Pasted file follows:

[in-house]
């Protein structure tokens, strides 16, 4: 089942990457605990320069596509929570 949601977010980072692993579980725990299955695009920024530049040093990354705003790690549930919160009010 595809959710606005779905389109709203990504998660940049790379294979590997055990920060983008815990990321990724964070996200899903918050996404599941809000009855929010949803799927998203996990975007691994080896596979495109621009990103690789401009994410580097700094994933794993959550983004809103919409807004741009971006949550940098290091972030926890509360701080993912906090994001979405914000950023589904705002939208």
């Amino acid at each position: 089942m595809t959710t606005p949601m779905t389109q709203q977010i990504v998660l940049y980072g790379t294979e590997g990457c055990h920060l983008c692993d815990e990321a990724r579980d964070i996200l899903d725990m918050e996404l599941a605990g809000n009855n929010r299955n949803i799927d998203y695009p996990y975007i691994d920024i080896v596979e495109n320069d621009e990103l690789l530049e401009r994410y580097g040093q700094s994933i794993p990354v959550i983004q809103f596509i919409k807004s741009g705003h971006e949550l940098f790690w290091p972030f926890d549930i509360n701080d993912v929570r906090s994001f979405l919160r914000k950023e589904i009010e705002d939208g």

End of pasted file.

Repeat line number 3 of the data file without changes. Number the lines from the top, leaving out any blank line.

């Amino acid at each position: 089942m595809t959710t606005p949601m779905t389109q709203q977010i990504v998660l940049y980072g790379t294979e590997g990457c055990h920060l983008c692993d815990e990321a990724r579980d964070i996200l899903d725990m918050e996404l599941a605990g809000n009855n929010r299955n949803i799927d998203y695009p996990y975007i691994d920024i080896v596979e495109n320069d621009e990103l690789l530049e401009r994410y580097g040093q700094s994933i794993p990354v959550i983004q809103f596509i919409k807004s741009g705003h971006e949550l940098f790690w290091p972030f926890d549930i509360n701080d993912v929570r906090s994001f979405l919160r914000k950023e589904i009010e705002d939208g």